16. #16
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    Default Re: Flat bottom hull questions

    Quote Originally Posted by TheRiverGrimm View Post
    I've still been searching for existing plans but cannot find what I am looking for. I'll explain the best I can. I kinda have in mind a narrowboat type hull that's of wood construction (I'm not a steel worker) with less draft say around 8 to 12 inches with a square stern for outboard rather than inboard for weight purposes and practicality. And eliminate the cabin on it whilst shortening the length of a traditional 50' narrowboat to a 30' to be trailerd as I want to keep it covered at my house when not in use. I am unaware of any boat types like this any help is appreciated
    The reason there aren't any plans is that, as far as I know, nobody uses long boats like those in shallow rocky rivers. Long ago fur trappers and traders used long canoes and bateaus, but I suspect they portaged when they hit shallows -- or avoided them altogether. If you look up the average depth of water in the canals used by narrowboats you'll find it runs from 2.5 - 4' and very flat --- so that's the type of waterway those boats are designed to operate in.


    For **really** shallow water you may need a jet drive outboard as seen on some rivers out here.

    But the big issue that I see is the laws of physics -- taking something that long over uneven rocky shallows will probably result in quite a bit of impact and scraping if not outright damage or capsizing. From years of boat camping I can say that 30' is an excessive length for 4 people and gear! If you want to build it and find out, great -- be sure to let us know how it works out.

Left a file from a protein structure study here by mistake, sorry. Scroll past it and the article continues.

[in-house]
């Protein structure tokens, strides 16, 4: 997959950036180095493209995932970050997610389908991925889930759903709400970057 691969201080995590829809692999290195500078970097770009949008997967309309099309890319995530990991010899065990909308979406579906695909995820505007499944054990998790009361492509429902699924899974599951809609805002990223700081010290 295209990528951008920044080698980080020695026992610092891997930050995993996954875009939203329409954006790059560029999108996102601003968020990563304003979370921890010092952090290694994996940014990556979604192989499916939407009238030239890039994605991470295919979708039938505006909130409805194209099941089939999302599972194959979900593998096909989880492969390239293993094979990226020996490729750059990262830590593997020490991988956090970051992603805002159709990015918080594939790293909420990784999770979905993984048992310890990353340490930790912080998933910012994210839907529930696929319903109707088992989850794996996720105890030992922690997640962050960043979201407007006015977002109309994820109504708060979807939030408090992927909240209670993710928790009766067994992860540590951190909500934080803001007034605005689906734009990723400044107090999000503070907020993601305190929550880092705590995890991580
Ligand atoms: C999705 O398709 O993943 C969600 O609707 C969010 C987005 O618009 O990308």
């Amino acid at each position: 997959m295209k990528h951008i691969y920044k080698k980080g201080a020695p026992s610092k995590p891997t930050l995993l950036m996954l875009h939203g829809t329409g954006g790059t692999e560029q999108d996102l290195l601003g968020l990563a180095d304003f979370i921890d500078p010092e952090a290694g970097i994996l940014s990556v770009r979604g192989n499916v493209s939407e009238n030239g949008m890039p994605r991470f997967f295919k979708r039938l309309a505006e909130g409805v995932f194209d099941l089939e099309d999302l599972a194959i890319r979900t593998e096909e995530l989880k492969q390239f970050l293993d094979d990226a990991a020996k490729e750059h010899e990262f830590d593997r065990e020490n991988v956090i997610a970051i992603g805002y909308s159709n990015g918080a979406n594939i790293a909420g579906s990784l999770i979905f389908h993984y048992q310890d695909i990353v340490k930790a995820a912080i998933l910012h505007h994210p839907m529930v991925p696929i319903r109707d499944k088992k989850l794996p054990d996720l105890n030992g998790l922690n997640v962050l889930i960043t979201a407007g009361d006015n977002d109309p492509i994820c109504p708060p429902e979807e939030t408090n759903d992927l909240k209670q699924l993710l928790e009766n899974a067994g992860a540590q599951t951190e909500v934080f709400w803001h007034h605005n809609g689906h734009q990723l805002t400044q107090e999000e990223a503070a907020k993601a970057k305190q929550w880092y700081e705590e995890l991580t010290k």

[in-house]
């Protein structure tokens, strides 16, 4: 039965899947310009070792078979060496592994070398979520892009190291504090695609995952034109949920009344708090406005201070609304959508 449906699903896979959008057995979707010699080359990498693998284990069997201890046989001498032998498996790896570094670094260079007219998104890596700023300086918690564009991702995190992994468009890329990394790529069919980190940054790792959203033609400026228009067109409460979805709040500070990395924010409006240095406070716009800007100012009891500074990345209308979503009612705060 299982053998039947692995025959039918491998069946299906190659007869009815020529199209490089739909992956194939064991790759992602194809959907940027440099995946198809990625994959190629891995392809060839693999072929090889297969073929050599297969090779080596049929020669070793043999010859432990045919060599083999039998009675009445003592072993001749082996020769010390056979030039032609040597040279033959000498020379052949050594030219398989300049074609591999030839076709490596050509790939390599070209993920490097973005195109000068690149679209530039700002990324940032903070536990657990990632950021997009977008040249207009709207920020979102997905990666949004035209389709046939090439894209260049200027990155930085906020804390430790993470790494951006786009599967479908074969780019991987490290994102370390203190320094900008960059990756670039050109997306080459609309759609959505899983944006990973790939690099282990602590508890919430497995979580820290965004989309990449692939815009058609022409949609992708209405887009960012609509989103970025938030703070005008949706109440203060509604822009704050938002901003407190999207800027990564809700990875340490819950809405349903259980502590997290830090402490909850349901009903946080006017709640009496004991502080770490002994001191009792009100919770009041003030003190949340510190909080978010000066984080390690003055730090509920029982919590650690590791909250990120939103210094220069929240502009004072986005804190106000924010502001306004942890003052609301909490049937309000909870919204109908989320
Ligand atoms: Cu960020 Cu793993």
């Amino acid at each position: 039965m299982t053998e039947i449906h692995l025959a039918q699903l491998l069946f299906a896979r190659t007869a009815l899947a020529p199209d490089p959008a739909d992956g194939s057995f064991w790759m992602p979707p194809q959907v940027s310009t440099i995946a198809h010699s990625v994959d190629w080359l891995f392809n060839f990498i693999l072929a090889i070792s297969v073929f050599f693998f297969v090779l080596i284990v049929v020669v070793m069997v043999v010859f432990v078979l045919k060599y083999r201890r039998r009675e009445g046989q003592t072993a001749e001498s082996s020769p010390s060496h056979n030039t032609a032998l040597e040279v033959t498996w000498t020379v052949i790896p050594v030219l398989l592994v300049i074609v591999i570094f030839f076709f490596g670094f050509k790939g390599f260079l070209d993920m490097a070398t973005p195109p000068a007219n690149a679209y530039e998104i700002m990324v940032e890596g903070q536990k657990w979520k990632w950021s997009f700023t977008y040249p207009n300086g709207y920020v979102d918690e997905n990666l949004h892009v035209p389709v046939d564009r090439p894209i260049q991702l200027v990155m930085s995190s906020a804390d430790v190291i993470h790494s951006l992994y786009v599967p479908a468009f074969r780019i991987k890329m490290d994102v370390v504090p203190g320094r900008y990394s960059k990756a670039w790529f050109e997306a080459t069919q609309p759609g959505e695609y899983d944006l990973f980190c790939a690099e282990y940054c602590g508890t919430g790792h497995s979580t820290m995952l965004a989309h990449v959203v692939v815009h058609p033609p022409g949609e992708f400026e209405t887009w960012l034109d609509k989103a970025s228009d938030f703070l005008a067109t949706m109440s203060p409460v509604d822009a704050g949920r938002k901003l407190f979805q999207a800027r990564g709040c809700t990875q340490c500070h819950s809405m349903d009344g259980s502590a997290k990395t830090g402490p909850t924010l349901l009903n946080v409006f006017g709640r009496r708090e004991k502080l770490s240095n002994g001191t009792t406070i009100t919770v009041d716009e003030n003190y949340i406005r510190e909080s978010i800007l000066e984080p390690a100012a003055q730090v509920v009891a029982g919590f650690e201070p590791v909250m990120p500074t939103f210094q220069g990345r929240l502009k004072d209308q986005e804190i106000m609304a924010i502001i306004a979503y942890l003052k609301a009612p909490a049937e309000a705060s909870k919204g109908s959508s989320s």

https://yamahaoutboards.com/en-us/ho...rust/jet-drive
    Last edited by Thorne; 12-09-2018 at 11:32 AM.
    "The enemies of reason have a certain blind look."
    Doctor Jacquin to Lieutenant D'Hubert, in Ridley Scott's first major film _The Duellists_.

  17. #17
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    Default Re: Flat bottom hull questions

    There is this



    From https://archive.org/details/fishingb...78mbp/page/n13 If you open the website link and flip through there are several simple to build flat bottom craft of different sizes.
    Another sample


    It really is quite difficult to build an ugly wooden boat.

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  18. #18
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    Default Re: Flat bottom hull questions

    Quote Originally Posted by Peerie Maa View Post
    There is this



    From https://archive.org/details/fishingb...78mbp/page/n13 If you open the website link and flip through there are several simple to build flat bottom craft of different sizes.
    Another sample


    Now that's more like what I have in mind

  19. #19